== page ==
But at night, in his dreams, these things were forgotten, and he was on his throne, and master again. This, of course, intensified the sufferings of the awakening--so the mortifications of each succeeding morning of the few that passed between his return to bondage and the combat with Hugo, grew bitterer and bitterer, and harder and harder to bear.

The morning after that combat, Hugo got up with a heart filled with vengeful purposes against the King. He had two plans, in particular. One was to inflict upon the lad what would be, to his proud spirit and 'imagined' royalty, a peculiar humiliation; and if he failed to accomplish this, his other plan was to put a crime of some kind upon the King, and then betray him into the implacable clutches of the law.

In pursuance of the first plan, he purposed to put a 'clime' upon the King's leg; rightly judging that that would mortify him to the last and perfect degree; and as soon as the clime should operate, he meant to get Canty's help, and FORCE the King to expose his leg in the highway and beg for alms. 'Clime' was the cant term for a sore, artificially created. To make a clime, the operator made a paste or poultice of unslaked lime, soap, and the rust of old iron, and spread it upon a piece of leather, which was then bound tightly upon the leg. This would presently fret off the skin, and make the flesh raw and angry-looking; blood was then rubbed upon the limb, which, being fully dried, took on a dark and repulsive colour. Then a bandage of soiled rags was put on in a cleverly careless way which would allow the hideous ulcer to be seen, and move the compassion of the passer-by. {8}

Hugo got the help of the tinker whom the King had cowed with the soldering-iron; they took the boy out on a tinkering tramp, and as soon as they were out of sight of the camp they threw him down and the tinker held him while Hugo bound the poultice tight and fast upon his leg.

The King raged and stormed, and promised to hang the two the moment the sceptre was in his hand again; but they kept a firm grip upon him and enjoyed his impotent struggling and jeered at his threats. This continued until the poultice began to bite; and in no long time its work would have been perfected, if there had been no interruption. But there was; for about this time the 'slave' who had made the speech denouncing England's laws, appeared on the scene, and put an end to the enterprise, and stripped off the poultice and bandage.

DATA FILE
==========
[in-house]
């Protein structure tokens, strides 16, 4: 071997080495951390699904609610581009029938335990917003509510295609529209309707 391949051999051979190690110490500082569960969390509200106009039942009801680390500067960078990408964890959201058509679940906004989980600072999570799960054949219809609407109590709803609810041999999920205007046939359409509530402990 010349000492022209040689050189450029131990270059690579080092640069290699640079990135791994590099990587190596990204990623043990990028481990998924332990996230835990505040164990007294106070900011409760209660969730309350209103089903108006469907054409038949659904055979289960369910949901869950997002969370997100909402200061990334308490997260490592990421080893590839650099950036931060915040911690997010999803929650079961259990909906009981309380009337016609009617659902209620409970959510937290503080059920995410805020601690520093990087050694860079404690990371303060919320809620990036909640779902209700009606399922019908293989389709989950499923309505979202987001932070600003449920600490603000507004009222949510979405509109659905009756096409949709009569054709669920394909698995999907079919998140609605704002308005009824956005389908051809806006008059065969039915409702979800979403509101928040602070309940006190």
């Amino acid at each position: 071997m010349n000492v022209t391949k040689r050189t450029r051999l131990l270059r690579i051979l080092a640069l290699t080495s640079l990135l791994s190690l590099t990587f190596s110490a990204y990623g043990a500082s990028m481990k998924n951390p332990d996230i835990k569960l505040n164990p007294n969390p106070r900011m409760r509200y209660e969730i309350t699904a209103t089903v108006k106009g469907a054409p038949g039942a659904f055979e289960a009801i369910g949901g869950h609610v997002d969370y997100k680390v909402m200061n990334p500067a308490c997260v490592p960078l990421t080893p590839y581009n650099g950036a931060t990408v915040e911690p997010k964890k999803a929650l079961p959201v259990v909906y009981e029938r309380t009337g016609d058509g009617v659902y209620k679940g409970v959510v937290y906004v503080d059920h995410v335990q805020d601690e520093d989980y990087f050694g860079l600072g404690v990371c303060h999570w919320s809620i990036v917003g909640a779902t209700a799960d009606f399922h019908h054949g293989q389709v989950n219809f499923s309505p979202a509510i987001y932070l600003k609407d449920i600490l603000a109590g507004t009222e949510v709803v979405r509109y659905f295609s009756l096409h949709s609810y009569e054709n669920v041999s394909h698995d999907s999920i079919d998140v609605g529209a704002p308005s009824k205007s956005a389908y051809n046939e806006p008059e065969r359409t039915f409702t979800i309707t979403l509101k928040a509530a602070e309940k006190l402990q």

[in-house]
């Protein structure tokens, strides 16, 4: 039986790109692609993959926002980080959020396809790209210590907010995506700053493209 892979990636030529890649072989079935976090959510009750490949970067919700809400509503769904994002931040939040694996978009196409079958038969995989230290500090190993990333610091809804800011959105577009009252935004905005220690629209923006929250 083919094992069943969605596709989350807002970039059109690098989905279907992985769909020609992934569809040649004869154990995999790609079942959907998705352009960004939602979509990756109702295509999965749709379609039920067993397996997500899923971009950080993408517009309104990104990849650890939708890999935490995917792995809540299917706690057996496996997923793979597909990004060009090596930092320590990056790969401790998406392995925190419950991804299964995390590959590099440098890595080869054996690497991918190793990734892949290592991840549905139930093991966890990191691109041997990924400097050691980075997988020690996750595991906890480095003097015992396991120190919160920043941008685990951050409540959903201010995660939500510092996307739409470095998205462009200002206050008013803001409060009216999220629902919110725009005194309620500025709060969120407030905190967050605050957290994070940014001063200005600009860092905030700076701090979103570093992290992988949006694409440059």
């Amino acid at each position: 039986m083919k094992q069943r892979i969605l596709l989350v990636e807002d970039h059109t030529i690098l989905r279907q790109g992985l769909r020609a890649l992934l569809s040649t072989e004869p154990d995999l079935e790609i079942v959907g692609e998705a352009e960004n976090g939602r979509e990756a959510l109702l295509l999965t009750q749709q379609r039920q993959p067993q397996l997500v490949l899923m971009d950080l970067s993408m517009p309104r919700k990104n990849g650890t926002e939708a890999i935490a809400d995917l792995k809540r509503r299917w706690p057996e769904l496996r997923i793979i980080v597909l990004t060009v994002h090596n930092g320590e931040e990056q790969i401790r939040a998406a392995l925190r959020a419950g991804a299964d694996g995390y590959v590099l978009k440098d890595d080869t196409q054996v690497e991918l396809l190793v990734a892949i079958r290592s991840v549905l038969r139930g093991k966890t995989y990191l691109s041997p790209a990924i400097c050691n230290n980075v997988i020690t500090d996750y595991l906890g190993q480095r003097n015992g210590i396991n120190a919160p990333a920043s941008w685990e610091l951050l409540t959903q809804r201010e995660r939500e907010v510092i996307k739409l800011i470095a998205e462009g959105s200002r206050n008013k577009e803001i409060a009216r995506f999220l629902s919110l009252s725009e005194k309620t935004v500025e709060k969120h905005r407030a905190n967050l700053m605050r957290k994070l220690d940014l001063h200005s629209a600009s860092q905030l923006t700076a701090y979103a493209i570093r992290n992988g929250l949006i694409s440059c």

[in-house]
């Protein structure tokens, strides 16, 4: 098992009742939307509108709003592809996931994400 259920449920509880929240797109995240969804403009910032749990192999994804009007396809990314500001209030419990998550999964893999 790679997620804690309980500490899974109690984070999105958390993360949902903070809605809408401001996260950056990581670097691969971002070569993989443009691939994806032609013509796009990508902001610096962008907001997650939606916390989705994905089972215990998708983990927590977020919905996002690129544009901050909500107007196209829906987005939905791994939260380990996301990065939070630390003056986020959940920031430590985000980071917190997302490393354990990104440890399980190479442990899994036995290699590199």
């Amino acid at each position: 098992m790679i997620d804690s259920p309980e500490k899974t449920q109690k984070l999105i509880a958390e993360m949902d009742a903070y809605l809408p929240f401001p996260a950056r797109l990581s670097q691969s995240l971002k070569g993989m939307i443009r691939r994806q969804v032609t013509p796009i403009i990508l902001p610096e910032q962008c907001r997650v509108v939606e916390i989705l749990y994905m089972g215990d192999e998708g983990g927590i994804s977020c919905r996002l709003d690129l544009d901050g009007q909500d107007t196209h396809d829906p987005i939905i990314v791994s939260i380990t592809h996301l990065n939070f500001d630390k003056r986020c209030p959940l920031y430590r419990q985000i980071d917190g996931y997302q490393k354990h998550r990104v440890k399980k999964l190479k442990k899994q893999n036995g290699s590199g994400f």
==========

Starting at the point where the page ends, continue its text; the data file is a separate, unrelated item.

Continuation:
The King wanted to borrow his deliverer's cudgel and warm the jackets of the two rascals on the spot; but the man said no, it would bring trouble--leave the matter till night; the whole tribe being together, then, the outside world would not venture to interfere or interrupt. He marched the party back to camp and reported the affair to the Ruffler, who listened, pondered, and then decided that the King should not be again detailed to beg, since it was plain he was worthy of something higher and better-- wherefore, on the spot he promoted him from the mendicant rank and appointed him to steal!

Hugo was overjoyed. He had already tried to make the King steal, and failed; but there would be no more trouble of that sort, now, for of course the King would not dream of defying a distinct command delivered directly from head-quarters. So he planned a raid for that very afternoon, purposing to get the King in the law's grip in the course of it; and to do it, too, with such ingenious strategy, that it should seem to be accidental and unintentional; for the King of the Game-Cocks was popular now, and the gang might not deal over-gently with an unpopular member who played so serious a treachery upon him as the delivering him over to the common enemy, the law.

Very well. All in good time Hugo strolled off to a neighbouring village with his prey; and the two drifted slowly up and down one street after another, the one watching sharply for a sure chance to achieve his evil purpose, and the other watching as sharply for a chance to dart away and get free of his infamous captivity for ever.

Mark Twain
Classic Literature Library

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